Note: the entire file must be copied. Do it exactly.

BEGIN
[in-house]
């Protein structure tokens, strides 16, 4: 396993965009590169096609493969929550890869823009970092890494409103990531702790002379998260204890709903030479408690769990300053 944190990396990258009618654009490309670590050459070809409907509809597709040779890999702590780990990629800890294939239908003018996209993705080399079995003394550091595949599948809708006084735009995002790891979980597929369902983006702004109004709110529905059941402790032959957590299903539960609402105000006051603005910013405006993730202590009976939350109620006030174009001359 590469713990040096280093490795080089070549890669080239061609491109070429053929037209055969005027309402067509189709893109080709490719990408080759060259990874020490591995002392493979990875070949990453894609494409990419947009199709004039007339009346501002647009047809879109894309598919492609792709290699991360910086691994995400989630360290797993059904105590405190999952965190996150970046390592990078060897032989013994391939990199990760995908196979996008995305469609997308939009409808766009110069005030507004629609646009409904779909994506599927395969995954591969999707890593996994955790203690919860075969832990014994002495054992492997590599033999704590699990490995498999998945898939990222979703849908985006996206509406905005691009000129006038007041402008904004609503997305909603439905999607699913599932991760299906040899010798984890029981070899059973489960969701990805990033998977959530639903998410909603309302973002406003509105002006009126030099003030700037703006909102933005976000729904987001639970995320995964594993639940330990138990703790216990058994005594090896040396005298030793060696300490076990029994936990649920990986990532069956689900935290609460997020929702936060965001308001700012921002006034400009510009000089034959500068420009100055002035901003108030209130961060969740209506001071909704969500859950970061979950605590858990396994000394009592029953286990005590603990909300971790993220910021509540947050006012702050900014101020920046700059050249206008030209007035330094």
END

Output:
[in-house]
């Protein structure tokens, strides 16, 4: 396993965009590169096609493969929550890869823009970092890494409103990531702790002379998260204890709903030479408690769990300053 944190990396990258009618654009490309670590050459070809409907509809597709040779890999702590780990990629800890294939239908003018996209993705080399079995003394550091595949599948809708006084735009995002790891979980597929369902983006702004109004709110529905059941402790032959957590299903539960609402105000006051603005910013405006993730202590009976939350109620006030174009001359 590469713990040096280093490795080089070549890669080239061609491109070429053929037209055969005027309402067509189709893109080709490719990408080759060259990874020490591995002392493979990875070949990453894609494409990419947009199709004039007339009346501002647009047809879109894309598919492609792709290699991360910086691994995400989630360290797993059904105590405190999952965190996150970046390592990078060897032989013994391939990199990760995908196979996008995305469609997308939009409808766009110069005030507004629609646009409904779909994506599927395969995954591969999707890593996994955790203690919860075969832990014994002495054992492997590599033999704590699990490995498999998945898939990222979703849908985006996206509406905005691009000129006038007041402008904004609503997305909603439905999607699913599932991760299906040899010798984890029981070899059973489960969701990805990033998977959530639903998410909603309302973002406003509105002006009126030099003030700037703006909102933005976000729904987001639970995320995964594993639940330990138990703790216990058994005594090896040396005298030793060696300490076990029994936990649920990986990532069956689900935290609460997020929702936060965001308001700012921002006034400009510009000089034959500068420009100055002035901003108030209130961060969740209506001071909704969500859950970061979950605590858990396994000394009592029953286990005590603990909300971790993220910021509540947050006012702050900014101020920046700059050249206008030209007035330094």